Peata Larkin has surged to national significance in a short space of time, having pioneered a way of making which is unique and with her style and methods already fully formed.
Her language is that of geometric abstraction and pattern deeply informed by Maori culture. Her paintings “explore the connections between pointillist painting, Maori weaving patterns and digital technology to look at issues of identity, cultural equilibrium and visual complexities …. Her works … are dense with coloured blobs of acrylic paint applied thickly into an open weave canvas. Up close, these coloured patterns look like chromosome maps or the impressionist painting of Seurat and one is aware of the works morphing between macro and micro depictions of the world. This linking of history, art history and science within a diagrammatic format highlights the way we often describe the world through diagrams … There is an obvious presence of the digital world with allusions to pixilation, the DNA maps of science and medicine, and mimicry of computer screens. These contemporary aspects of design and discovery are linked with traditional patterns.” (1).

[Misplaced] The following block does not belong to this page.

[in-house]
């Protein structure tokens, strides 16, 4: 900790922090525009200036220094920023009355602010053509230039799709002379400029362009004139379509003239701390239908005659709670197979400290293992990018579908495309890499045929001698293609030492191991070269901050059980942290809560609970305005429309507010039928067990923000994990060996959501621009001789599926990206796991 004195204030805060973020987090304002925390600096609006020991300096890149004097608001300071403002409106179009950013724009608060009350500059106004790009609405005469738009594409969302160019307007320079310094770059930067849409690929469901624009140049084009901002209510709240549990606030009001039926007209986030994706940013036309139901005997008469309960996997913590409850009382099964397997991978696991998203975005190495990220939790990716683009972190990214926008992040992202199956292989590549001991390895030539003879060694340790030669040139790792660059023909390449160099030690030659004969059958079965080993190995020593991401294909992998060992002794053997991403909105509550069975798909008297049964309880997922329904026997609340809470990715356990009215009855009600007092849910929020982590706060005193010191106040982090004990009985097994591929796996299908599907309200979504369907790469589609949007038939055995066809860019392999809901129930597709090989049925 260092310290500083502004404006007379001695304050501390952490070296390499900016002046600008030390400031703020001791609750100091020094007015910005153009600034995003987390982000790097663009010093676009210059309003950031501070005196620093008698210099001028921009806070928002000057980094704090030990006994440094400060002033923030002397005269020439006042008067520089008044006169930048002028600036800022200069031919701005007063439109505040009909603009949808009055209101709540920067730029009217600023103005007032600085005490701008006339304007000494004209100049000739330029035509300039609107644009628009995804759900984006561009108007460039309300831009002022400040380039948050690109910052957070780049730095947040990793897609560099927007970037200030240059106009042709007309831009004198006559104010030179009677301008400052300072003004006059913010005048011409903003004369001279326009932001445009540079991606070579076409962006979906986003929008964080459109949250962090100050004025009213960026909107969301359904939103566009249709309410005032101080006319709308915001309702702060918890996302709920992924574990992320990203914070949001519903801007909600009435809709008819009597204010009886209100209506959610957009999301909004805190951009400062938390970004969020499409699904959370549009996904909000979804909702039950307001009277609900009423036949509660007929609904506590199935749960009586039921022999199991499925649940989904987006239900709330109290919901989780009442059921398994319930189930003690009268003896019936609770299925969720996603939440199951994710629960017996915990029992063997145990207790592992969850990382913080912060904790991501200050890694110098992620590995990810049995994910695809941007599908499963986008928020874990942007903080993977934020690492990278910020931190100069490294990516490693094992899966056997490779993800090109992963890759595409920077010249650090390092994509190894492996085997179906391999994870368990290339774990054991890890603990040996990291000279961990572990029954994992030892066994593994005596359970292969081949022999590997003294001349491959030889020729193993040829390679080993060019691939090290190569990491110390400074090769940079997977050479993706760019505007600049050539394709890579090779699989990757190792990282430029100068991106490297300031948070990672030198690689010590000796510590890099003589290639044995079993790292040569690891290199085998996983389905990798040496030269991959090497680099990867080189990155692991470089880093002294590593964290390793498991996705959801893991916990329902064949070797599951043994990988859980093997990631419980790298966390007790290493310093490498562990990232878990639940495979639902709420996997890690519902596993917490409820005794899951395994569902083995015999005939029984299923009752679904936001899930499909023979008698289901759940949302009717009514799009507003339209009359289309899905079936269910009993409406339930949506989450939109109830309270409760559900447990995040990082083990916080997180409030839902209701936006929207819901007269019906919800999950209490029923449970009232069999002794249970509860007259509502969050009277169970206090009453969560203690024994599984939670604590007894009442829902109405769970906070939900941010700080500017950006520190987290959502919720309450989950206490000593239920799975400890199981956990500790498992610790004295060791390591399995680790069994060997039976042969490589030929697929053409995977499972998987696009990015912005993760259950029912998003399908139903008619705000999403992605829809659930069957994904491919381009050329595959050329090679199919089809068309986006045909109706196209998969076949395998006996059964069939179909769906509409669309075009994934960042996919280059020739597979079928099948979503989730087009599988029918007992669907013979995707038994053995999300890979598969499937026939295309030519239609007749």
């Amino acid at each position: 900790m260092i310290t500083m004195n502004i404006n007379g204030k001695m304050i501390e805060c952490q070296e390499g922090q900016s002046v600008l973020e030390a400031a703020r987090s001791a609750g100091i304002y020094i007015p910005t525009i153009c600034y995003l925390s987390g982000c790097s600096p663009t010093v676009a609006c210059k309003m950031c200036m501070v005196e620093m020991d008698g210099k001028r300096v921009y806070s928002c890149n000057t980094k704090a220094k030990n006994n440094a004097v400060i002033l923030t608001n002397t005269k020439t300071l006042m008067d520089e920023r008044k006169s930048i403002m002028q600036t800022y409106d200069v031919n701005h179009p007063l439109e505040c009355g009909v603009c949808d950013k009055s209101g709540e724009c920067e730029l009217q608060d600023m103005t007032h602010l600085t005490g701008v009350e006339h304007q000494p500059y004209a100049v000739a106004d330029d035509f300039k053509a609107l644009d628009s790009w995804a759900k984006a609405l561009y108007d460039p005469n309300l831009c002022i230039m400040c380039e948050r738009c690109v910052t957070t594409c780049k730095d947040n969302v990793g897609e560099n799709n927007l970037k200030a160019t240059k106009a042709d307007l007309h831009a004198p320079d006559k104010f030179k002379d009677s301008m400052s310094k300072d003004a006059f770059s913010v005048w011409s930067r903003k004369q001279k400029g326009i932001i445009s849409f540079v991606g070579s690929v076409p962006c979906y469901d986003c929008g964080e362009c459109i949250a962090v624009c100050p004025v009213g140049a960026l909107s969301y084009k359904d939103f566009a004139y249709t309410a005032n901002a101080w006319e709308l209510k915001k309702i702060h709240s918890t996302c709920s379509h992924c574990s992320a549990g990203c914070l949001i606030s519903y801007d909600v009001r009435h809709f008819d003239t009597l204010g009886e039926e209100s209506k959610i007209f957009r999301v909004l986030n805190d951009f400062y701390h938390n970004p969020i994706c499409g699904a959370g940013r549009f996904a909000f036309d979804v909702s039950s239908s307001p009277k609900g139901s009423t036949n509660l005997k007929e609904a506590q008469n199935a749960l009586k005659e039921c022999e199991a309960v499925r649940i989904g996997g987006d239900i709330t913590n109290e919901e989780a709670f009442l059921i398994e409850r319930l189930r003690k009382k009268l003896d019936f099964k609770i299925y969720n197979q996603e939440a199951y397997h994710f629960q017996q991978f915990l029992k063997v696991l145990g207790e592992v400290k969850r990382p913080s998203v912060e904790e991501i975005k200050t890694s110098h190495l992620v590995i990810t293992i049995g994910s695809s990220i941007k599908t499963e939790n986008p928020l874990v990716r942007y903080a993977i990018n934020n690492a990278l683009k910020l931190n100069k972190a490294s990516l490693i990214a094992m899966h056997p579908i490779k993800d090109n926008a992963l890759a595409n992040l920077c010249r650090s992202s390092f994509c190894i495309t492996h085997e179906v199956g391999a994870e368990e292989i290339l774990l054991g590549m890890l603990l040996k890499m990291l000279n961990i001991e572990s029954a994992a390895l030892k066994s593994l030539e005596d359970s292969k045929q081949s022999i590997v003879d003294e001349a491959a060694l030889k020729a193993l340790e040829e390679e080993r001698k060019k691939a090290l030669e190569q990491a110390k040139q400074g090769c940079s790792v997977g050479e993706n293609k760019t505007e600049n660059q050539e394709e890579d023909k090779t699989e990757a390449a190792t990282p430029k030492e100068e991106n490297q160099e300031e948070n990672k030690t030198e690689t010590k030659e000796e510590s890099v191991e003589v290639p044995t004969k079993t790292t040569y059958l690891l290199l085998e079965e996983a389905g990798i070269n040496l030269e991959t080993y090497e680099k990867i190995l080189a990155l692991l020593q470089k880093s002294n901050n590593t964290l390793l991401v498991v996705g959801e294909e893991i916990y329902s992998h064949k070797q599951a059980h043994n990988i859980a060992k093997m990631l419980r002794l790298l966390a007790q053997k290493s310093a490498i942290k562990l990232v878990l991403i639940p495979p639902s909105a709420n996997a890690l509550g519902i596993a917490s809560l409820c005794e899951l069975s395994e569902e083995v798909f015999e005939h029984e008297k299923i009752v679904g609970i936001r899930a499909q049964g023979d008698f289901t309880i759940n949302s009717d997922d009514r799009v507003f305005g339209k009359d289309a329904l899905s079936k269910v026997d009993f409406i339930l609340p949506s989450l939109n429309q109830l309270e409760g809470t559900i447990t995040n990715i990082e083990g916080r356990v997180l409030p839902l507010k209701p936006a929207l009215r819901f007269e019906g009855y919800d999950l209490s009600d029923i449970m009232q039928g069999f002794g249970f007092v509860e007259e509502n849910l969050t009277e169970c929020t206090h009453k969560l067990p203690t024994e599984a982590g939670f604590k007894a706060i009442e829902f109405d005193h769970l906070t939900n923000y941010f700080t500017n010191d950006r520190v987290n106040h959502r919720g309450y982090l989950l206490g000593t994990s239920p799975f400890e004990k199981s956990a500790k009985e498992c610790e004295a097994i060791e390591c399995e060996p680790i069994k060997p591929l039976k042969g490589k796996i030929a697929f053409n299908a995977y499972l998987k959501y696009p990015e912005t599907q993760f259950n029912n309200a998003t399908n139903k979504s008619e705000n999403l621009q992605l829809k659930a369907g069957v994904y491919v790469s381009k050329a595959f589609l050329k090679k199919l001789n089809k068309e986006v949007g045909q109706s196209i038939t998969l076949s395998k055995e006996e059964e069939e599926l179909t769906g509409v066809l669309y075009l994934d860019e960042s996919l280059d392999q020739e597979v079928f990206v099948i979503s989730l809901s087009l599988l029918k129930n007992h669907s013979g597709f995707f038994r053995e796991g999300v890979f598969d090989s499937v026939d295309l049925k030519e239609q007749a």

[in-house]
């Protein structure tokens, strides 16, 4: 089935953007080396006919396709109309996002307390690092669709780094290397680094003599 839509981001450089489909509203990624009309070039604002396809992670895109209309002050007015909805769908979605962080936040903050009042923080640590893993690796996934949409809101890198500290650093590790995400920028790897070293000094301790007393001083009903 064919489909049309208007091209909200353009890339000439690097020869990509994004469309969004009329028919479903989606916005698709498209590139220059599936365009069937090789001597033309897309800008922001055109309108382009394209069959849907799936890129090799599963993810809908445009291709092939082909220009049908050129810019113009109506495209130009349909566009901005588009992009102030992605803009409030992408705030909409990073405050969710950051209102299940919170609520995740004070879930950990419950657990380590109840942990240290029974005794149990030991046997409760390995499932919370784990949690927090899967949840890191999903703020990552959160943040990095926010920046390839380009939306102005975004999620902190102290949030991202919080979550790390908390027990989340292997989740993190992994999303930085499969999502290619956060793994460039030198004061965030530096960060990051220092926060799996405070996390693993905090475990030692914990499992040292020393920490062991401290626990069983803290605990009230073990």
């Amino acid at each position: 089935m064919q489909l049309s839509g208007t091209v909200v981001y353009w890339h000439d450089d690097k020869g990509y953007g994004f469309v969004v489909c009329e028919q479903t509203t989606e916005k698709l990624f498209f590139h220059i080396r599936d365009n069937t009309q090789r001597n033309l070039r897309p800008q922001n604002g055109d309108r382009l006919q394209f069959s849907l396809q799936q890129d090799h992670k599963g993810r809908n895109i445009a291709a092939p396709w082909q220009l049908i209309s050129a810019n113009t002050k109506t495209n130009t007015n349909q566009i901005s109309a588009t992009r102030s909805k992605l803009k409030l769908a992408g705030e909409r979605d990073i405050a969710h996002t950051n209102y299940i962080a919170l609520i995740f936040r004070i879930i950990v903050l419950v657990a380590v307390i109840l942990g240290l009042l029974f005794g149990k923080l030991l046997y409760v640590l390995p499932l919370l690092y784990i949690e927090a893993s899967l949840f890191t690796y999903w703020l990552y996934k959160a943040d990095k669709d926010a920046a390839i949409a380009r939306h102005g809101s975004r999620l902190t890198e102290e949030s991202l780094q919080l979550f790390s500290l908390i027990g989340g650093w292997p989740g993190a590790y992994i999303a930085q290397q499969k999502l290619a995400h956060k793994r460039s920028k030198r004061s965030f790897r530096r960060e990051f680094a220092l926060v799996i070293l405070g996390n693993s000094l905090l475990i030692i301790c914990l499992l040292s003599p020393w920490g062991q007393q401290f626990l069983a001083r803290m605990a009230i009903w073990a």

Patikitiki Connect explores the flounder pattern in a series of inter-related paintings and lightboxes. Larkin also references in this series the astrological star ‘Patikitiki’ used by Maori to navigate the seven great canoes to New Zealand.
The works have sculptural characteristics, explore real and illusory space and establish remarkable optical dynamics. Line and dot hover in black space while texture and physical presence directly challenge the conventional two-dimensional construct of a painted surface.
1. John Daly-Peoples, “Morphing the World,” National Business Review, 20 April 2007, p.47